Asked for an interpretation of that law, Lightle said while PEBA “does not control employment decisions,” the agency has understood that provision as “requiring a judge to terminate from his or her position by the end of the calendar year in which he or she turns 72, as part of his or her retirement.”

The Nerve on Tuesday asked Toal and Pleicones if they plan on retiring from the Supreme Court when they turn 72.

“I firmly believe that is what the law requires, notwithstanding interpretations that may have been placed on the law,” said Pleicones, 69, who was elected to the Supreme Court in 2000 after serving nearly nine years as a circuit court judge.

“No if ands or buts about it, if I am reelected tomorrow, I will retire on Dec. 31, 2015, in compliance with the Judicial and Solicitors Retirement Act which requires retirement at the end of the year following the judge’s 72nd birthday,” Toal, 70, said in a written response. “This is the same answer I gave under oath to the Judicial Merit Selection Commission.”

At The Nerve’s request, Toal and Pleicones within the past two weeks voluntarily released normally confidential financial information they presented to the Judicial Merit Selection Commission, which nominates candidates for election in the General Assembly. To see their records, click here.

The Nerve initially reported last month that judicial financial-disclosure forms are largely kept hidden from public review, and that information about a judge’s private sources of income and investments typically is limited. Not knowing the sources of income and investments for judges and their spouses prevents the public from monitoring potential conflicts of interest.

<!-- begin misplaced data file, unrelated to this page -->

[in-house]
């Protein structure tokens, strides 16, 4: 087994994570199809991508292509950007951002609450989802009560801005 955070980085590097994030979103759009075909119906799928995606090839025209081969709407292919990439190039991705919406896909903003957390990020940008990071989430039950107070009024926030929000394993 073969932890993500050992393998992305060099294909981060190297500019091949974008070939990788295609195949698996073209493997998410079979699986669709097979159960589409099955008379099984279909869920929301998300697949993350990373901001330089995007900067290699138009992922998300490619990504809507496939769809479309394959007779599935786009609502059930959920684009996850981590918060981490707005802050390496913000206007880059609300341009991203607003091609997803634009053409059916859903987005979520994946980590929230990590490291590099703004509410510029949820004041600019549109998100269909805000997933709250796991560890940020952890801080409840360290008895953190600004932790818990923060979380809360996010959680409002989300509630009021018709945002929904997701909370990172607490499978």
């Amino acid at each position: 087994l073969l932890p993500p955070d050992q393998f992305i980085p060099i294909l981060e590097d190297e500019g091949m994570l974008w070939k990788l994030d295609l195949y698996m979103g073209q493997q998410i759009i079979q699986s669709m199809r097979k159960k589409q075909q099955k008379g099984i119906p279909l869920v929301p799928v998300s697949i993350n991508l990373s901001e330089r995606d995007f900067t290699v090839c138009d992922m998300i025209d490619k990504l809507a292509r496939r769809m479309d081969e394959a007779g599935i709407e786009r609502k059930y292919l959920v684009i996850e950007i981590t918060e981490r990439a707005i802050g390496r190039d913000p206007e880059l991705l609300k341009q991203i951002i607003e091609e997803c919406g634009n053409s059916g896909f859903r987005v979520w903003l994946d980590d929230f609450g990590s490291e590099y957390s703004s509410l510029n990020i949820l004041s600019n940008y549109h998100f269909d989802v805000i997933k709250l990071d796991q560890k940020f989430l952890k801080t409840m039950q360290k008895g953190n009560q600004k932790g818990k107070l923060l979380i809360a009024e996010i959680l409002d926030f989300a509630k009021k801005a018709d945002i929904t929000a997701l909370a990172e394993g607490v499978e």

The amount of state retirement benefits for Toal and Pleicones was not listed on their most recent financial-disclosure forms they submitted to the state Office of Court Administration, though Pleicones noted that he receives retirement income.

Both Toal and Pleicones previously told The Nerve that they would support efforts to require the public disclosure of judges’ private sources of income and investments. The Nerve on Tuesday got varying responses from the other three justices when asked the same question.

“It certainly wouldn’t bother me to have full disclosure,” said Hearn, who joined the high court in 2009 after serving 15 years on the S.C. Court of Appeals – the state’s second-highest court, including 10 years as its chief judge.

Kittredge, who joined the Supreme Court in 2008 after serving five years on the Court of Appeals, said he has “complied with the law fully” and provided “everything to the Judicial Merit Selection Commission.” As for requiring judges to publicly disclose more financial information, he replied, “Whether they should or not, I haven’t given it a lot of thought.”

Beatty, who was elected to the high court in 2007 after serving four years on the Court of Appeals, wasn’t particularly enthusiastic about following the example of Toal and Pleicones in releasing more detailed financial information, noting, “I don’t see the need to at this point in time.”

Asked if he generally supported more transparency in judicial income disclosure, Beatty replied, “I’ll disclose whatever is required of me to disclose, but other than that, I have no interest in the subject.”

Reach Brundrett at (803) 254-4411 or Follow him on Twitter @thenerve_rick. Follow The Nerve on Facebook and Twitter @thenervesc.